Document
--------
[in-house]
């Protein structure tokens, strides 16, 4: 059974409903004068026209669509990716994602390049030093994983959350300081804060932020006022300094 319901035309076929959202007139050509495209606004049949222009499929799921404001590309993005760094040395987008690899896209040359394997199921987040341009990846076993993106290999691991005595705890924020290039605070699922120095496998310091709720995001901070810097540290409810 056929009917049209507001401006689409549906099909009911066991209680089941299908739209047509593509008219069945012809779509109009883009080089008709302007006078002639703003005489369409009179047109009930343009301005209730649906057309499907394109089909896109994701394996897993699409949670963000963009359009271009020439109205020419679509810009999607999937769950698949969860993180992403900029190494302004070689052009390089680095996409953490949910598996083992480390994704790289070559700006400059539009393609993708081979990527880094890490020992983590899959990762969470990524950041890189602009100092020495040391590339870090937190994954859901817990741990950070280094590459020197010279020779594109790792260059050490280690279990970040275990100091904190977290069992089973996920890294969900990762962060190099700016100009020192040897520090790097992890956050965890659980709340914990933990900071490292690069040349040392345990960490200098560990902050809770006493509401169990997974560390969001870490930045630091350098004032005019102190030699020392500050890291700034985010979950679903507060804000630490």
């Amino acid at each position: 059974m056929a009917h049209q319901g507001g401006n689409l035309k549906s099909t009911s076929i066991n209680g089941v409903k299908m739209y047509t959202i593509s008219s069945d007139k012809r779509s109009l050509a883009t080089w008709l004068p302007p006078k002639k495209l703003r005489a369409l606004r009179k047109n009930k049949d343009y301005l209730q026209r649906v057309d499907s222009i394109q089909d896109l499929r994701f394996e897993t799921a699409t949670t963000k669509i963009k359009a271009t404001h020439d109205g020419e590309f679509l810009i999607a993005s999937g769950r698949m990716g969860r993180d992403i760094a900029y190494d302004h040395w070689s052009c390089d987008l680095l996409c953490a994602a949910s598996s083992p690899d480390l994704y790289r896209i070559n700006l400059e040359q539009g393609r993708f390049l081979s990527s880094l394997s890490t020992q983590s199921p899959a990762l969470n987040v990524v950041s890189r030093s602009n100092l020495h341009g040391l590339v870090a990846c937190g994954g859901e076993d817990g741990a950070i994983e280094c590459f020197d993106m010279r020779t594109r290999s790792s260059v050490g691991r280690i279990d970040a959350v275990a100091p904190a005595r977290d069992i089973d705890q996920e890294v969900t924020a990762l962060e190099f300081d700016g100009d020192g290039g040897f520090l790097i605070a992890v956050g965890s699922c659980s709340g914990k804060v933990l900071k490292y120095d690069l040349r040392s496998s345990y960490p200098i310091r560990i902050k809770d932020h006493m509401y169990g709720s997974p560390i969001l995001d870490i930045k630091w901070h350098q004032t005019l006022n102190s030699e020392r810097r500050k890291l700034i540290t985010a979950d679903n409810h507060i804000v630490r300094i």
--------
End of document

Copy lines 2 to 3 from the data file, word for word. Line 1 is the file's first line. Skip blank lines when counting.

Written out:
């Protein structure tokens, strides 16, 4: 059974409903004068026209669509990716994602390049030093994983959350300081804060932020006022300094 319901035309076929959202007139050509495209606004049949222009499929799921404001590309993005760094040395987008690899896209040359394997199921987040341009990846076993993106290999691991005595705890924020290039605070699922120095496998310091709720995001901070810097540290409810 056929009917049209507001401006689409549906099909009911066991209680089941299908739209047509593509008219069945012809779509109009883009080089008709302007006078002639703003005489369409009179047109009930343009301005209730649906057309499907394109089909896109994701394996897993699409949670963000963009359009271009020439109205020419679509810009999607999937769950698949969860993180992403900029190494302004070689052009390089680095996409953490949910598996083992480390994704790289070559700006400059539009393609993708081979990527880094890490020992983590899959990762969470990524950041890189602009100092020495040391590339870090937190994954859901817990741990950070280094590459020197010279020779594109790792260059050490280690279990970040275990100091904190977290069992089973996920890294969900990762962060190099700016100009020192040897520090790097992890956050965890659980709340914990933990900071490292690069040349040392345990960490200098560990902050809770006493509401169990997974560390969001870490930045630091350098004032005019102190030699020392500050890291700034985010979950679903507060804000630490």
């Amino acid at each position: 059974m056929a009917h049209q319901g507001g401006n689409l035309k549906s099909t009911s076929i066991n209680g089941v409903k299908m739209y047509t959202i593509s008219s069945d007139k012809r779509s109009l050509a883009t080089w008709l004068p302007p006078k002639k495209l703003r005489a369409l606004r009179k047109n009930k049949d343009y301005l209730q026209r649906v057309d499907s222009i394109q089909d896109l499929r994701f394996e897993t799921a699409t949670t963000k669509i963009k359009a271009t404001h020439d109205g020419e590309f679509l810009i999607a993005s999937g769950r698949m990716g969860r993180d992403i760094a900029y190494d302004h040395w070689s052009c390089d987008l680095l996409c953490a994602a949910s598996s083992p690899d480390l994704y790289r896209i070559n700006l400059e040359q539009g393609r993708f390049l081979s990527s880094l394997s890490t020992q983590s199921p899959a990762l969470n987040v990524v950041s890189r030093s602009n100092l020495h341009g040391l590339v870090a990846c937190g994954g859901e076993d817990g741990a950070i994983e280094c590459f020197d993106m010279r020779t594109r290999s790792s260059v050490g691991r280690i279990d970040a959350v275990a100091p904190a005595r977290d069992i089973d705890q996920e890294v969900t924020a990762l962060e190099f300081d700016g100009d020192g290039g040897f520090l790097i605070a992890v956050g965890s699922c659980s709340g914990k804060v933990l900071k490292y120095d690069l040349r040392s496998s345990y960490p200098i310091r560990i902050k809770d932020h006493m509401y169990g709720s997974p560390i969001l995001d870490i930045k630091w901070h350098q004032t005019l006022n102190s030699e020392r810097r500050k890291l700034i540290t985010a979950d679903n409810h507060i804000v630490r300094i």